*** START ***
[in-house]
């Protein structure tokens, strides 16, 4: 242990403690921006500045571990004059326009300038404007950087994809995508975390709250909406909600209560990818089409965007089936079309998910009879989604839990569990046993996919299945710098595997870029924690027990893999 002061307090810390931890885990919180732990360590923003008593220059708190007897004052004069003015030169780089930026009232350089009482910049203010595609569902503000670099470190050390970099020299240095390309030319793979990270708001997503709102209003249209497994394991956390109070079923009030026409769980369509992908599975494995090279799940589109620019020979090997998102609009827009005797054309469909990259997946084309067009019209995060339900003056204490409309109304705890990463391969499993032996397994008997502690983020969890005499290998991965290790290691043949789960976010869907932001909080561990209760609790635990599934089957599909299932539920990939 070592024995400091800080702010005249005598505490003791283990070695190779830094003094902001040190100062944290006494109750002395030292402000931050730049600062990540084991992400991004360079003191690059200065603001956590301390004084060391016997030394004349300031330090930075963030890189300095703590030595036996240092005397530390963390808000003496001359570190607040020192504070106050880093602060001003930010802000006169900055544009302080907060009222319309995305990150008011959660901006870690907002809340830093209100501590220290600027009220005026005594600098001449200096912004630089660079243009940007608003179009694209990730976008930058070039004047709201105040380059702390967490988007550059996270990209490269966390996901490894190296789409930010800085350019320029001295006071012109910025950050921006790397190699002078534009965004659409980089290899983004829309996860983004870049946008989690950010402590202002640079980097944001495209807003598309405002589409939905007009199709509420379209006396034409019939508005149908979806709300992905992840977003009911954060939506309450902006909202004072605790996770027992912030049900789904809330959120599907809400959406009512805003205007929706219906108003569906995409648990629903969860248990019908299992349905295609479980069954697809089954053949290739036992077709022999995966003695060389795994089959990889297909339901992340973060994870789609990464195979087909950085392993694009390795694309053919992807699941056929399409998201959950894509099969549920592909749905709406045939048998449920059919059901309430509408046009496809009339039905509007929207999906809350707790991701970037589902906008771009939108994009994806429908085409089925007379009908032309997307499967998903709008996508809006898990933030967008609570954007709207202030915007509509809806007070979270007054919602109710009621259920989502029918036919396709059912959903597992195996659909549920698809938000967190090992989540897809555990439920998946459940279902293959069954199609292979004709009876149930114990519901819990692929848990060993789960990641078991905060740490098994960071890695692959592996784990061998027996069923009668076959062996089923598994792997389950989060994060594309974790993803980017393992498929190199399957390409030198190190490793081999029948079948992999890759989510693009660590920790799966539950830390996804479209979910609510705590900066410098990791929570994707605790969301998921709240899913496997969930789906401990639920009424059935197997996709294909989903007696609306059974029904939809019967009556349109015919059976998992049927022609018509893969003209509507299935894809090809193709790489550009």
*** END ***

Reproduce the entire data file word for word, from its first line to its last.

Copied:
[in-house]
């Protein structure tokens, strides 16, 4: 242990403690921006500045571990004059326009300038404007950087994809995508975390709250909406909600209560990818089409965007089936079309998910009879989604839990569990046993996919299945710098595997870029924690027990893999 002061307090810390931890885990919180732990360590923003008593220059708190007897004052004069003015030169780089930026009232350089009482910049203010595609569902503000670099470190050390970099020299240095390309030319793979990270708001997503709102209003249209497994394991956390109070079923009030026409769980369509992908599975494995090279799940589109620019020979090997998102609009827009005797054309469909990259997946084309067009019209995060339900003056204490409309109304705890990463391969499993032996397994008997502690983020969890005499290998991965290790290691043949789960976010869907932001909080561990209760609790635990599934089957599909299932539920990939 070592024995400091800080702010005249005598505490003791283990070695190779830094003094902001040190100062944290006494109750002395030292402000931050730049600062990540084991992400991004360079003191690059200065603001956590301390004084060391016997030394004349300031330090930075963030890189300095703590030595036996240092005397530390963390808000003496001359570190607040020192504070106050880093602060001003930010802000006169900055544009302080907060009222319309995305990150008011959660901006870690907002809340830093209100501590220290600027009220005026005594600098001449200096912004630089660079243009940007608003179009694209990730976008930058070039004047709201105040380059702390967490988007550059996270990209490269966390996901490894190296789409930010800085350019320029001295006071012109910025950050921006790397190699002078534009965004659409980089290899983004829309996860983004870049946008989690950010402590202002640079980097944001495209807003598309405002589409939905007009199709509420379209006396034409019939508005149908979806709300992905992840977003009911954060939506309450902006909202004072605790996770027992912030049900789904809330959120599907809400959406009512805003205007929706219906108003569906995409648990629903969860248990019908299992349905295609479980069954697809089954053949290739036992077709022999995966003695060389795994089959990889297909339901992340973060994870789609990464195979087909950085392993694009390795694309053919992807699941056929399409998201959950894509099969549920592909749905709406045939048998449920059919059901309430509408046009496809009339039905509007929207999906809350707790991701970037589902906008771009939108994009994806429908085409089925007379009908032309997307499967998903709008996508809006898990933030967008609570954007709207202030915007509509809806007070979270007054919602109710009621259920989502029918036919396709059912959903597992195996659909549920698809938000967190090992989540897809555990439920998946459940279902293959069954199609292979004709009876149930114990519901819990692929848990060993789960990641078991905060740490098994960071890695692959592996784990061998027996069923009668076959062996089923598994792997389950989060994060594309974790993803980017393992498929190199399957390409030198190190490793081999029948079948992999890759989510693009660590920790799966539950830390996804479209979910609510705590900066410098990791929570994707605790969301998921709240899913496997969930789906401990639920009424059935197997996709294909989903007696609306059974029904939809019967009556349109015919059976998992049927022609018509893969003209509507299935894809090809193709790489550009």